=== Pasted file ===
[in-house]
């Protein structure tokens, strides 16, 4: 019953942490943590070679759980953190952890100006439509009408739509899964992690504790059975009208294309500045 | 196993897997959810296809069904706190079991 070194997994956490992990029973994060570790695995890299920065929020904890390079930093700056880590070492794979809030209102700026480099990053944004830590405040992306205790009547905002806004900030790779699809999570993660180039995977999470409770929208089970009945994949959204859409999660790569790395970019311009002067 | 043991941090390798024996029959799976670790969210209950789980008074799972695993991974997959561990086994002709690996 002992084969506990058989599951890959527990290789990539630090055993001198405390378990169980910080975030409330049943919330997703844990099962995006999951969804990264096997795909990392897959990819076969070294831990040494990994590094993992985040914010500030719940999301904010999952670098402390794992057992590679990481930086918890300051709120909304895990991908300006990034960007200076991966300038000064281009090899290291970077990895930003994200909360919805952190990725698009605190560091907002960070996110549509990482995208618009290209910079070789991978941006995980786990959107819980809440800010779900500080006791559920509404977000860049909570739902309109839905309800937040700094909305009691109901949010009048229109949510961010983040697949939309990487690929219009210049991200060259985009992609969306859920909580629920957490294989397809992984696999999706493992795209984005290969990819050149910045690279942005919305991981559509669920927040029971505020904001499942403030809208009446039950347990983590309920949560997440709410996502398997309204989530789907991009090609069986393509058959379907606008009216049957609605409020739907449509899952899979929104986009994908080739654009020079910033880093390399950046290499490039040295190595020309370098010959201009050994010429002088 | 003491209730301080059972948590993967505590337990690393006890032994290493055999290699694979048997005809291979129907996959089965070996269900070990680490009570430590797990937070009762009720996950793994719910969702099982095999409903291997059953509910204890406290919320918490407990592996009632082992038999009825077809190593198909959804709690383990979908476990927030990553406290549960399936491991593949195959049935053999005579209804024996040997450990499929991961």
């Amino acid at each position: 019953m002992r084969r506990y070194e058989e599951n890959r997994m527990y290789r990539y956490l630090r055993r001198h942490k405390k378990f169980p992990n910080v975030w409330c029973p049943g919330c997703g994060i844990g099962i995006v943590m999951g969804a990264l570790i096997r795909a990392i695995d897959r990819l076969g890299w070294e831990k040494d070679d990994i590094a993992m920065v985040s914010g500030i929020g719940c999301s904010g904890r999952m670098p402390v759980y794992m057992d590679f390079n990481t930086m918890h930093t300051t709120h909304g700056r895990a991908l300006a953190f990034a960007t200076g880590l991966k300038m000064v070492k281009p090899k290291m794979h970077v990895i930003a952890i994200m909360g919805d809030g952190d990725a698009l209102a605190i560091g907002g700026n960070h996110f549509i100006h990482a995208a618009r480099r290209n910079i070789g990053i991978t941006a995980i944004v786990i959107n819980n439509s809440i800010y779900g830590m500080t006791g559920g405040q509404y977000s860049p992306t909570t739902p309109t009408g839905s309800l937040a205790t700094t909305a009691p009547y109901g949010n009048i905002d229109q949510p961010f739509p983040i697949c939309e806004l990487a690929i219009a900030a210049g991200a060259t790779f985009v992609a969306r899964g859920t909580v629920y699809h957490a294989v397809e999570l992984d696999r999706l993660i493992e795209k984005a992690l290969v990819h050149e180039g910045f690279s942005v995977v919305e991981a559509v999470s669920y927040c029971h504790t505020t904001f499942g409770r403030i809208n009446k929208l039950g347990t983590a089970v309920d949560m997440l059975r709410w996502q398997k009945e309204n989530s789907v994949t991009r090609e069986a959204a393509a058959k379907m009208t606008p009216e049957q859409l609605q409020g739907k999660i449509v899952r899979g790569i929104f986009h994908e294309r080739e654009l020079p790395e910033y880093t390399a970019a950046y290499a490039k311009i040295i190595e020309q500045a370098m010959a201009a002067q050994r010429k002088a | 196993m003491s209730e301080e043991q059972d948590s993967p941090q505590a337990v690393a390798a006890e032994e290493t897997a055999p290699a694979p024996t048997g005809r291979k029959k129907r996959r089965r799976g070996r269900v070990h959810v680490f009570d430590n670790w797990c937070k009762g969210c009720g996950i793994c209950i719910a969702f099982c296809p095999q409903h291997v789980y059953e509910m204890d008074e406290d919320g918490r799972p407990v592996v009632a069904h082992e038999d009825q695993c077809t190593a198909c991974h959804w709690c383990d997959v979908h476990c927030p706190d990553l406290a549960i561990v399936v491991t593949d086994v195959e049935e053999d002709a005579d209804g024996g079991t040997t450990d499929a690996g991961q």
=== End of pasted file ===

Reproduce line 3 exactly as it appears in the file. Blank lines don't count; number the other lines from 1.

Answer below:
């Amino acid at each position: 019953m002992r084969r506990y070194e058989e599951n890959r997994m527990y290789r990539y956490l630090r055993r001198h942490k405390k378990f169980p992990n910080v975030w409330c029973p049943g919330c997703g994060i844990g099962i995006v943590m999951g969804a990264l570790i096997r795909a990392i695995d897959r990819l076969g890299w070294e831990k040494d070679d990994i590094a993992m920065v985040s914010g500030i929020g719940c999301s904010g904890r999952m670098p402390v759980y794992m057992d590679f390079n990481t930086m918890h930093t300051t709120h909304g700056r895990a991908l300006a953190f990034a960007t200076g880590l991966k300038m000064v070492k281009p090899k290291m794979h970077v990895i930003a952890i994200m909360g919805d809030g952190d990725a698009l209102a605190i560091g907002g700026n960070h996110f549509i100006h990482a995208a618009r480099r290209n910079i070789g990053i991978t941006a995980i944004v786990i959107n819980n439509s809440i800010y779900g830590m500080t006791g559920g405040q509404y977000s860049p992306t909570t739902p309109t009408g839905s309800l937040a205790t700094t909305a009691p009547y109901g949010n009048i905002d229109q949510p961010f739509p983040i697949c939309e806004l990487a690929i219009a900030a210049g991200a060259t790779f985009v992609a969306r899964g859920t909580v629920y699809h957490a294989v397809e999570l992984d696999r999706l993660i493992e795209k984005a992690l290969v990819h050149e180039g910045f690279s942005v995977v919305e991981a559509v999470s669920y927040c029971h504790t505020t904001f499942g409770r403030i809208n009446k929208l039950g347990t983590a089970v309920d949560m997440l059975r709410w996502q398997k009945e309204n989530s789907v994949t991009r090609e069986a959204a393509a058959k379907m009208t606008p009216e049957q859409l609605q409020g739907k999660i449509v899952r899979g790569i929104f986009h994908e294309r080739e654009l020079p790395e910033y880093t390399a970019a950046y290499a490039k311009i040295i190595e020309q500045a370098m010959a201009a002067q050994r010429k002088a | 196993m003491s209730e301080e043991q059972d948590s993967p941090q505590a337990v690393a390798a006890e032994e290493t897997a055999p290699a694979p024996t048997g005809r291979k029959k129907r996959r089965r799976g070996r269900v070990h959810v680490f009570d430590n670790w797990c937070k009762g969210c009720g996950i793994c209950i719910a969702f099982c296809p095999q409903h291997v789980y059953e509910m204890d008074e406290d919320g918490r799972p407990v592996v009632a069904h082992e038999d009825q695993c077809t190593a198909c991974h959804w709690c383990d997959v979908h476990c927030p706190d990553l406290a549960i561990v399936v491991t593949d086994v195959e049935e053999d002709a005579d209804g024996g079991t040997t450990d499929a690996g991961q």